Lawmakers Push Two-Carrier Procurement

Over 100 members of Congress, led by the leadership of the House Armed Service Subcommittee on Seapower and Projection Forces, pushed Secretary of Defense James Mattis on Wednesday to request a dual aircraft carrier procurement for the next two aircraft carriers.

In explaining the members’ interest in dual procurement for the next two Gerald R. Ford-class carriers in the next fiscal year budget request, the letter noted the Department of the Navy and industry have studied the feasibility of joint procurement for the future USS Enterprise (CVN-80) and the unnamed CVN-81.

The future USS Gerald R. Ford (CVN 78) arrives at Naval Station Norfolk in Virginia on April 14, 2017, after returning from builder's sea trials. (Photo by U.S. Navy)

The future USS Gerald R. Ford (CVN 78) arrived at Naval Station Norfolk in Virginia on April 14, 2017, after returning from builder's sea trials. (Photo by U.S. Navy)

“We understand that initial cost savings estimates of $2.5 billion could be attained from a dual ship procurement when compared to single ship procurement with no additional future funding required beyond current Navy plans,” the representatives said.

The letter welcomed the Defense Department’s willingness to explore different acquisition approaches. The members said if the department finds these savings are achievable, they urge the Navy to seek the necessary authorities in the fiscal year 2019 budget request.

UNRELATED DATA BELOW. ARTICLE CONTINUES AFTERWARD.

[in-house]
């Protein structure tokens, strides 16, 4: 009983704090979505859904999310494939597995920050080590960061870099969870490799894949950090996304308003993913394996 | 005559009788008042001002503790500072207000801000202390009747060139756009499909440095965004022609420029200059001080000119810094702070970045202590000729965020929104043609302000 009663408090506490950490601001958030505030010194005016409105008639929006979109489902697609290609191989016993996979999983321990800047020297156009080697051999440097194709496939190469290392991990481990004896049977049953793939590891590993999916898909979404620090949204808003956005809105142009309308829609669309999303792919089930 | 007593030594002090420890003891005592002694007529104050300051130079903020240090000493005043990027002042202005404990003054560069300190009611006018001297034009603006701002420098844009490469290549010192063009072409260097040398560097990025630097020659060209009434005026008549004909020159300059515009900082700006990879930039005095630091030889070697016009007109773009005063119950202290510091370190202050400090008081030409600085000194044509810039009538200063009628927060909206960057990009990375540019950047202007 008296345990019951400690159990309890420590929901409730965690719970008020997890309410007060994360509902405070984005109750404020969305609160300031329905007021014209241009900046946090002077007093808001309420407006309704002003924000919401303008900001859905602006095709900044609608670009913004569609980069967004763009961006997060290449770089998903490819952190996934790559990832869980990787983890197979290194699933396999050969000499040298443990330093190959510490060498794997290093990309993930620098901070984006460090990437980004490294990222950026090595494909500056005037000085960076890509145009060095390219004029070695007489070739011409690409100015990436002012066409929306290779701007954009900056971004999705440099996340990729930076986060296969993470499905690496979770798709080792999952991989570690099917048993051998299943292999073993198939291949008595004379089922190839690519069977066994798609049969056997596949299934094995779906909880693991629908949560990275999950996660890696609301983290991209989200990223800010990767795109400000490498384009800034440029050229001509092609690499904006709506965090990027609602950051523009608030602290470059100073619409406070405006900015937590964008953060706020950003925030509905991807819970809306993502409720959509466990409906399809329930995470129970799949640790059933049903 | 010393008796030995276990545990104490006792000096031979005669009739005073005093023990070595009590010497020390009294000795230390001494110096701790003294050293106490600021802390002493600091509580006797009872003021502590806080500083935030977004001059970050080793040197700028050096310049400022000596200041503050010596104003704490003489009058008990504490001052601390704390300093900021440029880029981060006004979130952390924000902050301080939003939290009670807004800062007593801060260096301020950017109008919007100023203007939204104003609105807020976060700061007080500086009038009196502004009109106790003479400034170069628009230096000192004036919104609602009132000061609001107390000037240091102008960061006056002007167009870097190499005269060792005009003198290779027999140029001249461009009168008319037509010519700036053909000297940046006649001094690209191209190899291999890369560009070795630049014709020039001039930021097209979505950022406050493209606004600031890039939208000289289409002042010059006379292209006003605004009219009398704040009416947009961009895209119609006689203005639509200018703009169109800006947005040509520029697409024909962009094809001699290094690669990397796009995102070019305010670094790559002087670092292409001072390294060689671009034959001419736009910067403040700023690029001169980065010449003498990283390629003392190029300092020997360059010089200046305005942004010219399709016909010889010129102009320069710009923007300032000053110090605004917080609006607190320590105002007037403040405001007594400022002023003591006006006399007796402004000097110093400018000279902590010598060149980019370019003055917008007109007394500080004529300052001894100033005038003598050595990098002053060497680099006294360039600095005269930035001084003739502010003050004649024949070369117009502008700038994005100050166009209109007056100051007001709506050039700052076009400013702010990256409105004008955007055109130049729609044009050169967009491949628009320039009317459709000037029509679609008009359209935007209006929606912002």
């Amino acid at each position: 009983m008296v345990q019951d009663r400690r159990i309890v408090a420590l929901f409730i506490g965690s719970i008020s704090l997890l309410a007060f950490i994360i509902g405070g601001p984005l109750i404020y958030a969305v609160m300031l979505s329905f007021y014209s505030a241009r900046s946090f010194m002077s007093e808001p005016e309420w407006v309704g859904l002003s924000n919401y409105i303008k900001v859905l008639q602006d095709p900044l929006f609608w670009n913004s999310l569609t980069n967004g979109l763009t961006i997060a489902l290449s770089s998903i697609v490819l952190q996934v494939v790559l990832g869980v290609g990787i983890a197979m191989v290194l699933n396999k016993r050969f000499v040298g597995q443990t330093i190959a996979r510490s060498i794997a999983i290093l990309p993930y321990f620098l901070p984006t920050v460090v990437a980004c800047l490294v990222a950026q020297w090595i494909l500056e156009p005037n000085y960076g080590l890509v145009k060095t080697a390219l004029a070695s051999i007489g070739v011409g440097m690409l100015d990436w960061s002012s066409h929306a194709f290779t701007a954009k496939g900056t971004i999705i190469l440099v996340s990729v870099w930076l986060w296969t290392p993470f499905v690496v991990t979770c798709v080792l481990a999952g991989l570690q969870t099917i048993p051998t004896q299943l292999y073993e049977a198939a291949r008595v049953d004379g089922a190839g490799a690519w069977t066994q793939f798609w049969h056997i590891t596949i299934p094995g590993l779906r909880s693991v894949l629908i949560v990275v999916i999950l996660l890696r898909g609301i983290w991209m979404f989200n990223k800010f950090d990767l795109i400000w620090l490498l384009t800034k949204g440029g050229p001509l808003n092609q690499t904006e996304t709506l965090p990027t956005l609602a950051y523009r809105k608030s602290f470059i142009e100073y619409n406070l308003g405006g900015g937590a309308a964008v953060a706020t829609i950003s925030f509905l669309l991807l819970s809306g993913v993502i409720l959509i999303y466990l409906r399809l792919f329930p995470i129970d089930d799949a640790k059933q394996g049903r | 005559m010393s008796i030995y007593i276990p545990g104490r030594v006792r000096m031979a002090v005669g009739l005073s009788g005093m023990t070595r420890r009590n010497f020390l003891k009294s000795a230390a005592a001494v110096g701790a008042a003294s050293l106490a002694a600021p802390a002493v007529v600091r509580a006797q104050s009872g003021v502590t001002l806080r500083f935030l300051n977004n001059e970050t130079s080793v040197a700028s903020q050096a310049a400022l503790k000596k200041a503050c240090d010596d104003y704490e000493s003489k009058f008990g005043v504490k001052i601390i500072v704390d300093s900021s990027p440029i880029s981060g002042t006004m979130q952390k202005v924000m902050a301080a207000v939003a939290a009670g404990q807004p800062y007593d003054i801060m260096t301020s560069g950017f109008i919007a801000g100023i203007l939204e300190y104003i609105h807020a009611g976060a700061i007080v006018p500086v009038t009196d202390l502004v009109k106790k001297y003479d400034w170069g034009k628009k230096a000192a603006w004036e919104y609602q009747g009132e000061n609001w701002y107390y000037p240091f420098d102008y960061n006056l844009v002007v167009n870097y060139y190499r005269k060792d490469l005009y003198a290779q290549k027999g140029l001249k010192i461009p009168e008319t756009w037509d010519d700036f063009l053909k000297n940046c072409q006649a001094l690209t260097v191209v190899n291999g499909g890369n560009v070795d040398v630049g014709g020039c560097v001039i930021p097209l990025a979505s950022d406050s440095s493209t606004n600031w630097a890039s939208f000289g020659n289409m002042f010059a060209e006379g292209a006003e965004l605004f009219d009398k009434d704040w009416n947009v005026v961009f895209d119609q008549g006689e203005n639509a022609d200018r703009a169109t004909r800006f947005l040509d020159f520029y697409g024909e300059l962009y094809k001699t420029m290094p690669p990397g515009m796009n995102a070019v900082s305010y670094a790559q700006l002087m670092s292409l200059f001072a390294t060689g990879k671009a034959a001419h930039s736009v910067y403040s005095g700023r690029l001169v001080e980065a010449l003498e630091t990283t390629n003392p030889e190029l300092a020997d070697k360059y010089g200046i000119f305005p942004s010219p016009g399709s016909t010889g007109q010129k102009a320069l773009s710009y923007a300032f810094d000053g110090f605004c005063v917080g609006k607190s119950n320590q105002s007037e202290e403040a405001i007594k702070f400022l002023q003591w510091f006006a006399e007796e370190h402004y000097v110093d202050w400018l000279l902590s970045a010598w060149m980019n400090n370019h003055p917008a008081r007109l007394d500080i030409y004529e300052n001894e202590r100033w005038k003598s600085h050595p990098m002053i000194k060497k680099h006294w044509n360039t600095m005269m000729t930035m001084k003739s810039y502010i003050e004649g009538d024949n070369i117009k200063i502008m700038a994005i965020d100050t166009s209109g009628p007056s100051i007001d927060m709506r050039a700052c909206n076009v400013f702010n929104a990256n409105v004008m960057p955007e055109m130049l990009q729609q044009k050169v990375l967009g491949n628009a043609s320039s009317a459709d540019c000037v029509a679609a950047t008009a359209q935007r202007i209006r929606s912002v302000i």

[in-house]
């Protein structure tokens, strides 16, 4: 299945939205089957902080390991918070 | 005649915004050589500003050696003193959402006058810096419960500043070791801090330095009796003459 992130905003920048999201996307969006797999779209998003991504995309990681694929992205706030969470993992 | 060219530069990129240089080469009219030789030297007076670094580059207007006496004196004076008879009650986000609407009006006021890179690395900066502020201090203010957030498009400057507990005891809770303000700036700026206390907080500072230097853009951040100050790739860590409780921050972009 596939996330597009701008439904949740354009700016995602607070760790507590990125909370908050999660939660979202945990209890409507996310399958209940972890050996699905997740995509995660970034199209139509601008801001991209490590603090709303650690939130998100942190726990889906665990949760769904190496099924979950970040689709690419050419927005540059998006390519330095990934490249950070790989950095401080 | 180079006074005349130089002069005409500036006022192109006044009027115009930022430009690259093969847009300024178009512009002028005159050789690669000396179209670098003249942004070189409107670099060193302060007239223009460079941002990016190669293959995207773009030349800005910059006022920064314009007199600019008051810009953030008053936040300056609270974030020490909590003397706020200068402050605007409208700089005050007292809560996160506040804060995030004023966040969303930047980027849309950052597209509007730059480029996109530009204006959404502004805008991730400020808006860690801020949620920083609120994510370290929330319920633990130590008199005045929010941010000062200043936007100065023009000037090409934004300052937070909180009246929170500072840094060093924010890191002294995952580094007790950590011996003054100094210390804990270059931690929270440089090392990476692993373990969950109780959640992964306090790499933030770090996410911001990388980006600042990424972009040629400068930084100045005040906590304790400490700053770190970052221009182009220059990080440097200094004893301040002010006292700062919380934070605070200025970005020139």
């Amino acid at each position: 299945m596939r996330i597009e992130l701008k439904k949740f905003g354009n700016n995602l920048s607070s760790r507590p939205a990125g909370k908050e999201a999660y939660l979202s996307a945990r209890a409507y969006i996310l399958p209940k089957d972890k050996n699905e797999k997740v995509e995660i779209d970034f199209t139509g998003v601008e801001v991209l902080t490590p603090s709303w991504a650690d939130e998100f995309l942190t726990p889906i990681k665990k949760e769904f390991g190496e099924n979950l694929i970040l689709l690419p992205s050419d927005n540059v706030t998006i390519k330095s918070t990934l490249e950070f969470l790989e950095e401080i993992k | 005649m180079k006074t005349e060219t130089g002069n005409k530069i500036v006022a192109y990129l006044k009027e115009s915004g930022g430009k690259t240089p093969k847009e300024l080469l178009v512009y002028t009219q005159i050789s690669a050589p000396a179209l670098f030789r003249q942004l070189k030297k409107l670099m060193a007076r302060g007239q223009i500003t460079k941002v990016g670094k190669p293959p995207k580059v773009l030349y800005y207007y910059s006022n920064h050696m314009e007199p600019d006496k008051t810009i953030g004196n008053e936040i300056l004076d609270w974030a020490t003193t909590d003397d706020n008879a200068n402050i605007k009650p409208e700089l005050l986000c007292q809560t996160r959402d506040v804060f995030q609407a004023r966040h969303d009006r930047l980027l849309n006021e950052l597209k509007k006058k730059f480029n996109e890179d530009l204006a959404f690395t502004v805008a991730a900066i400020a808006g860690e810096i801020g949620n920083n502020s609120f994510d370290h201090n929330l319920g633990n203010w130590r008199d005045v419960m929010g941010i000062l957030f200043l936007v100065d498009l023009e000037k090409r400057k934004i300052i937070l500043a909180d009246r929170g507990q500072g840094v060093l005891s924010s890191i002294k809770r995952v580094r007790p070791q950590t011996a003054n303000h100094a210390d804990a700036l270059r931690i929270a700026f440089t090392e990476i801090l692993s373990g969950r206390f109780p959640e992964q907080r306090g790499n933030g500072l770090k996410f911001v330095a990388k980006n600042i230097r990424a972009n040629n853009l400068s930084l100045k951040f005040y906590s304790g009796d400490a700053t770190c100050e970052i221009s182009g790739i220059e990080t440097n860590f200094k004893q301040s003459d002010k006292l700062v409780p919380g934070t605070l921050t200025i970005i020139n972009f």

Notable signatories to the letter include Rob Wittman, (R-Va.), chairman of the subcommittee; Joe Courtney (D-Conn.), ranking member of the subcommittee; Bradley Byrne (R-Ala.), representing Mobile, Ala.; and Bobby Scott (D-Va.), representing Portsmouth, and Newport News as well as parts of Hampton and Norfolk.

The letter highlighted this kind of procurement would be a strong signal to the shipbuilding industrial base “about our national resolve to reach a 350+ ship fleet.”

Noting large-scale consolidation in the industry, the representatives said the roughly 3,000 remaining carrier suppliers would benefit from the dual procurement predictability and workload stability.

“We expect this approach will enable shipbuilding suppliers to create efficiencies and invest in their own businesses and therefore benefit other Navy shipbuilding programs as well.”

The signatories note that in addition to potential savings, the dual procurement “would enable the Department of the Navy to reach and maintain a fleet of twelve aircraft carriers more quickly than current plans.”

“Dual procurement of aircraft carriers will enable the Navy to better meet future combatant commander requests for aircraft carrier presence worldwide,” they added.

Wittman said in a separate statement that “a dual procurement allows the Navy to build to a fleet of 12 aircraft carriers more quickly as prescribed by the FY18 National Defense Authorization Act – which established that the Navy should maintain 355 ships, including 12 aircraft carriers.”

Courtney said achieving the 355-ship Navy “will be a challenging undertaking and we have to be smart about looking for ways to streamline acquisitions and provide predictability to the industrial base.”

“Purchasing ships and submarines in block buys has done just that, while providing significant savings to the taxpayer. If a similar arrangement would provide significant savings as we continue to modernize our carrier fleet, I would strongly encourage DoD to request the appropriate authorities in 2019,” he added.

At his nomination hearing last month, Under Secretary of the Navy Thomas Modly said he favors block buys on ships like the Ford-class in the Navy “if it’s less expensive to do it that way, and it has to be significantly less expensive to do it that way (Defense Daily, Nov. 7)."

In the same hearing, James Geurts, assistant secretary of the Navy for research, development, and acquisition (ASN RDA), said he would look to see if the way the Navy uses a multiyear structure provides enough flexibility to add ships at a faster rate to reach the 355-ship goal.

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